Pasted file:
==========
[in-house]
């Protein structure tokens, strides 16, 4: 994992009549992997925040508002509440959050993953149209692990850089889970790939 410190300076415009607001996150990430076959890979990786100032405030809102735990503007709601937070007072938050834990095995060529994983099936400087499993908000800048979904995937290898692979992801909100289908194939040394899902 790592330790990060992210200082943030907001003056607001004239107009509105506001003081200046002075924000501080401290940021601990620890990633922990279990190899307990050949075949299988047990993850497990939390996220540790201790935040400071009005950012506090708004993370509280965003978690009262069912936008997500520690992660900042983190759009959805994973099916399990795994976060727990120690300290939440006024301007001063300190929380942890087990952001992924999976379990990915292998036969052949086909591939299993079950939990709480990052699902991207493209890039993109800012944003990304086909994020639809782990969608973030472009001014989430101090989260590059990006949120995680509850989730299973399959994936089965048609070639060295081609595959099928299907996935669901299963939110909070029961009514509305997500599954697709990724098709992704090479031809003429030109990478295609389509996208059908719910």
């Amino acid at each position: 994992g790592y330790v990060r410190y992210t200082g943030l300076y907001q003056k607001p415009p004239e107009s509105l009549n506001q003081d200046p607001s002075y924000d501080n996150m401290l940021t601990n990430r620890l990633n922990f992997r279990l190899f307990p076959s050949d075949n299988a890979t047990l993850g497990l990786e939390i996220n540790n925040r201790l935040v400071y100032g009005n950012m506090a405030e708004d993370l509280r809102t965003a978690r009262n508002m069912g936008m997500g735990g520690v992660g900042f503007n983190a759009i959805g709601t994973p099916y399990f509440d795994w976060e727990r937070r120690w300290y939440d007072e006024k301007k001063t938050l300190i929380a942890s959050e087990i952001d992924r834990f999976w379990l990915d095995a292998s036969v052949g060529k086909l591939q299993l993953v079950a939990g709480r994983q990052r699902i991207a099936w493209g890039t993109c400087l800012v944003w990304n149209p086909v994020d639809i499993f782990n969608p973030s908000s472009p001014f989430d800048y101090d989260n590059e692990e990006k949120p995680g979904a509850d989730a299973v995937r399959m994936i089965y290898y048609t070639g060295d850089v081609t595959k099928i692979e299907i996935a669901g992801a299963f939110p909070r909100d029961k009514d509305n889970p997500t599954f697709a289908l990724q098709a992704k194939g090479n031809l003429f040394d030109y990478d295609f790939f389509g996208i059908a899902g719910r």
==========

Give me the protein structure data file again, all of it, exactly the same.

[in-house]
């Protein structure tokens, strides 16, 4: 994992009549992997925040508002509440959050993953149209692990850089889970790939 410190300076415009607001996150990430076959890979990786100032405030809102735990503007709601937070007072938050834990095995060529994983099936400087499993908000800048979904995937290898692979992801909100289908194939040394899902 790592330790990060992210200082943030907001003056607001004239107009509105506001003081200046002075924000501080401290940021601990620890990633922990279990190899307990050949075949299988047990993850497990939390996220540790201790935040400071009005950012506090708004993370509280965003978690009262069912936008997500520690992660900042983190759009959805994973099916399990795994976060727990120690300290939440006024301007001063300190929380942890087990952001992924999976379990990915292998036969052949086909591939299993079950939990709480990052699902991207493209890039993109800012944003990304086909994020639809782990969608973030472009001014989430101090989260590059990006949120995680509850989730299973399959994936089965048609070639060295081609595959099928299907996935669901299963939110909070029961009514509305997500599954697709990724098709992704090479031809003429030109990478295609389509996208059908719910």
């Amino acid at each position: 994992g790592y330790v990060r410190y992210t200082g943030l300076y907001q003056k607001p415009p004239e107009s509105l009549n506001q003081d200046p607001s002075y924000d501080n996150m401290l940021t601990n990430r620890l990633n922990f992997r279990l190899f307990p076959s050949d075949n299988a890979t047990l993850g497990l990786e939390i996220n540790n925040r201790l935040v400071y100032g009005n950012m506090a405030e708004d993370l509280r809102t965003a978690r009262n508002m069912g936008m997500g735990g520690v992660g900042f503007n983190a759009i959805g709601t994973p099916y399990f509440d795994w976060e727990r937070r120690w300290y939440d007072e006024k301007k001063t938050l300190i929380a942890s959050e087990i952001d992924r834990f999976w379990l990915d095995a292998s036969v052949g060529k086909l591939q299993l993953v079950a939990g709480r994983q990052r699902i991207a099936w493209g890039t993109c400087l800012v944003w990304n149209p086909v994020d639809i499993f782990n969608p973030s908000s472009p001014f989430d800048y101090d989260n590059e692990e990006k949120p995680g979904a509850d989730a299973v995937r399959m994936i089965y290898y048609t070639g060295d850089v081609t595959k099928i692979e299907i996935a669901g992801a299963f939110p909070r909100d029961k009514d509305n889970p997500t599954f697709a289908l990724q098709a992704k194939g090479n031809l003429f040394d030109y990478d295609f790939f389509g996208i059908a899902g719910r």